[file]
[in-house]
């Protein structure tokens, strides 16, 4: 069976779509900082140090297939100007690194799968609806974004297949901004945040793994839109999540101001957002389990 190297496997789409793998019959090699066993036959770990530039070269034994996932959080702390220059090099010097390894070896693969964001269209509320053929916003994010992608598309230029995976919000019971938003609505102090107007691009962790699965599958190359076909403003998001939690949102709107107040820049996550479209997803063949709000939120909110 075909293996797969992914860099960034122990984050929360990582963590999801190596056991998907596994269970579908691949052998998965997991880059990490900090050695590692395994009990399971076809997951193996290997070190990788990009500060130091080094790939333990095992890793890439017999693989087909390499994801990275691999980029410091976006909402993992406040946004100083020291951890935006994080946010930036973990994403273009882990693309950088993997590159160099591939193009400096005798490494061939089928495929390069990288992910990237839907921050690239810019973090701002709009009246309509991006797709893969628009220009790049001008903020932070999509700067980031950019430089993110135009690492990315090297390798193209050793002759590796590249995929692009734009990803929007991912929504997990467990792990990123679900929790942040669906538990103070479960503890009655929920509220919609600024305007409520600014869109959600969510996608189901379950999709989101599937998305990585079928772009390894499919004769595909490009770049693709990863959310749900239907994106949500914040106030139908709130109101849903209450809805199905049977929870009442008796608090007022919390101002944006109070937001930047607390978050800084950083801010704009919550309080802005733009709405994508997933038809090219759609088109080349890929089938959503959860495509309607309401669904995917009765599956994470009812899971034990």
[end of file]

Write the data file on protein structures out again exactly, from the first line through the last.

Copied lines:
[in-house]
């Protein structure tokens, strides 16, 4: 069976779509900082140090297939100007690194799968609806974004297949901004945040793994839109999540101001957002389990 190297496997789409793998019959090699066993036959770990530039070269034994996932959080702390220059090099010097390894070896693969964001269209509320053929916003994010992608598309230029995976919000019971938003609505102090107007691009962790699965599958190359076909403003998001939690949102709107107040820049996550479209997803063949709000939120909110 075909293996797969992914860099960034122990984050929360990582963590999801190596056991998907596994269970579908691949052998998965997991880059990490900090050695590692395994009990399971076809997951193996290997070190990788990009500060130091080094790939333990095992890793890439017999693989087909390499994801990275691999980029410091976006909402993992406040946004100083020291951890935006994080946010930036973990994403273009882990693309950088993997590159160099591939193009400096005798490494061939089928495929390069990288992910990237839907921050690239810019973090701002709009009246309509991006797709893969628009220009790049001008903020932070999509700067980031950019430089993110135009690492990315090297390798193209050793002759590796590249995929692009734009990803929007991912929504997990467990792990990123679900929790942040669906538990103070479960503890009655929920509220919609600024305007409520600014869109959600969510996608189901379950999709989101599937998305990585079928772009390894499919004769595909490009770049693709990863959310749900239907994106949500914040106030139908709130109101849903209450809805199905049977929870009442008796608090007022919390101002944006109070937001930047607390978050800084950083801010704009919550309080802005733009709405994508997933038809090219759609088109080349890929089938959503959860495509309607309401669904995917009765599956994470009812899971034990």